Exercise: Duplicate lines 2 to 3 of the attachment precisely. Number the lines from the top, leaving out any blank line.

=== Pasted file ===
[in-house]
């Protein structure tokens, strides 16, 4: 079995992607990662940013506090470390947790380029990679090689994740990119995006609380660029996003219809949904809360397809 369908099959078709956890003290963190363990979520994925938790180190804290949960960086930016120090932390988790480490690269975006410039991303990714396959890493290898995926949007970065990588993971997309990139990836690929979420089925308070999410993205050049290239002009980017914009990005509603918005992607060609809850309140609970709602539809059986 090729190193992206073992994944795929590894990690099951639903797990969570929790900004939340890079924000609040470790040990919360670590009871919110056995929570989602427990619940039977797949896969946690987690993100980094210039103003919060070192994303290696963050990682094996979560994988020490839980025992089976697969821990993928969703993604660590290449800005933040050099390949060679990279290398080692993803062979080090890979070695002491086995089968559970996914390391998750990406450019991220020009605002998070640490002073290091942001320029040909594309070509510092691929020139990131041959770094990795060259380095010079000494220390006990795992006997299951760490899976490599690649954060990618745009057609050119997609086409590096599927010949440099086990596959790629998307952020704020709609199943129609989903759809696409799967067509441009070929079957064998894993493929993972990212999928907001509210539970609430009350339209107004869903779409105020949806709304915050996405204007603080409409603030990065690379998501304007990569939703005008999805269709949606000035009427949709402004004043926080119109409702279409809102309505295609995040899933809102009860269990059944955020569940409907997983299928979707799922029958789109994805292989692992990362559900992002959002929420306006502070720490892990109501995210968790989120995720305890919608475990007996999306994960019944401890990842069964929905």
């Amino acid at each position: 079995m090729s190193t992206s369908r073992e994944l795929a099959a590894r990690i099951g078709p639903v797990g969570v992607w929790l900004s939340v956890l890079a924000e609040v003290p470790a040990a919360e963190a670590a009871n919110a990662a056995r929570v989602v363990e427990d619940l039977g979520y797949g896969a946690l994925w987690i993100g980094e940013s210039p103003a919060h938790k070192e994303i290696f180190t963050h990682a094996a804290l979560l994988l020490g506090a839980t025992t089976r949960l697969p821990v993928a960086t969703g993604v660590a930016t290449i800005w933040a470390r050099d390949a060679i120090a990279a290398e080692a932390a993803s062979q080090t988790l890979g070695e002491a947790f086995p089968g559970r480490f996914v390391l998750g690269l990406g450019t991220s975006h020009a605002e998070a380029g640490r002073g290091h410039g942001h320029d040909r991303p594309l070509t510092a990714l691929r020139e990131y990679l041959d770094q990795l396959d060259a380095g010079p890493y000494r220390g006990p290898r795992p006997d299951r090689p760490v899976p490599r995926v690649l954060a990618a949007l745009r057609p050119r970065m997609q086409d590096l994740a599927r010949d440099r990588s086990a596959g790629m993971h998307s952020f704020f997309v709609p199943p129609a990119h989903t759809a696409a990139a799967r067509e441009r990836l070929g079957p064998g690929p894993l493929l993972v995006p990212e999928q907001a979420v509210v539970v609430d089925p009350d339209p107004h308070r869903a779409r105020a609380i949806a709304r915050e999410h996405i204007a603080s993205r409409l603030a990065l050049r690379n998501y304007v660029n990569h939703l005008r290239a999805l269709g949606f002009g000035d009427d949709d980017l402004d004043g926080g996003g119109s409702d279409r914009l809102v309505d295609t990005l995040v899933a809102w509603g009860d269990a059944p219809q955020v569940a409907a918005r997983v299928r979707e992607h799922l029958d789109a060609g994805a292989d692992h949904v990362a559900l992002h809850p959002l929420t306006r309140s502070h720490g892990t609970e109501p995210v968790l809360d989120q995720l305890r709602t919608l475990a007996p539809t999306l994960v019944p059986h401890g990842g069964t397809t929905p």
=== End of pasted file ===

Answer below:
């Protein structure tokens, strides 16, 4: 079995992607990662940013506090470390947790380029990679090689994740990119995006609380660029996003219809949904809360397809 369908099959078709956890003290963190363990979520994925938790180190804290949960960086930016120090932390988790480490690269975006410039991303990714396959890493290898995926949007970065990588993971997309990139990836690929979420089925308070999410993205050049290239002009980017914009990005509603918005992607060609809850309140609970709602539809059986 090729190193992206073992994944795929590894990690099951639903797990969570929790900004939340890079924000609040470790040990919360670590009871919110056995929570989602427990619940039977797949896969946690987690993100980094210039103003919060070192994303290696963050990682094996979560994988020490839980025992089976697969821990993928969703993604660590290449800005933040050099390949060679990279290398080692993803062979080090890979070695002491086995089968559970996914390391998750990406450019991220020009605002998070640490002073290091942001320029040909594309070509510092691929020139990131041959770094990795060259380095010079000494220390006990795992006997299951760490899976490599690649954060990618745009057609050119997609086409590096599927010949440099086990596959790629998307952020704020709609199943129609989903759809696409799967067509441009070929079957064998894993493929993972990212999928907001509210539970609430009350339209107004869903779409105020949806709304915050996405204007603080409409603030990065690379998501304007990569939703005008999805269709949606000035009427949709402004004043926080119109409702279409809102309505295609995040899933809102009860269990059944955020569940409907997983299928979707799922029958789109994805292989692992990362559900992002959002929420306006502070720490892990109501995210968790989120995720305890919608475990007996999306994960019944401890990842069964929905």
């Amino acid at each position: 079995m090729s190193t992206s369908r073992e994944l795929a099959a590894r990690i099951g078709p639903v797990g969570v992607w929790l900004s939340v956890l890079a924000e609040v003290p470790a040990a919360e963190a670590a009871n919110a990662a056995r929570v989602v363990e427990d619940l039977g979520y797949g896969a946690l994925w987690i993100g980094e940013s210039p103003a919060h938790k070192e994303i290696f180190t963050h990682a094996a804290l979560l994988l020490g506090a839980t025992t089976r949960l697969p821990v993928a960086t969703g993604v660590a930016t290449i800005w933040a470390r050099d390949a060679i120090a990279a290398e080692a932390a993803s062979q080090t988790l890979g070695e002491a947790f086995p089968g559970r480490f996914v390391l998750g690269l990406g450019t991220s975006h020009a605002e998070a380029g640490r002073g290091h410039g942001h320029d040909r991303p594309l070509t510092a990714l691929r020139e990131y990679l041959d770094q990795l396959d060259a380095g010079p890493y000494r220390g006990p290898r795992p006997d299951r090689p760490v899976p490599r995926v690649l954060a990618a949007l745009r057609p050119r970065m997609q086409d590096l994740a599927r010949d440099r990588s086990a596959g790629m993971h998307s952020f704020f997309v709609p199943p129609a990119h989903t759809a696409a990139a799967r067509e441009r990836l070929g079957p064998g690929p894993l493929l993972v995006p990212e999928q907001a979420v509210v539970v609430d089925p009350d339209p107004h308070r869903a779409r105020a609380i949806a709304r915050e999410h996405i204007a603080s993205r409409l603030a990065l050049r690379n998501y304007v660029n990569h939703l005008r290239a999805l269709g949606f002009g000035d009427d949709d980017l402004d004043g926080g996003g119109s409702d279409r914009l809102v309505d295609t990005l995040v899933a809102w509603g009860d269990a059944p219809q955020v569940a409907a918005r997983v299928r979707e992607h799922l029958d789109a060609g994805a292989d692992h949904v990362a559900l992002h809850p959002l929420t306006r309140s502070h720490g892990t609970e109501p995210v968790l809360d989120q995720l305890r709602t919608l475990a007996p539809t999306l994960v019944p059986h401890g990842g069964t397809t929905p």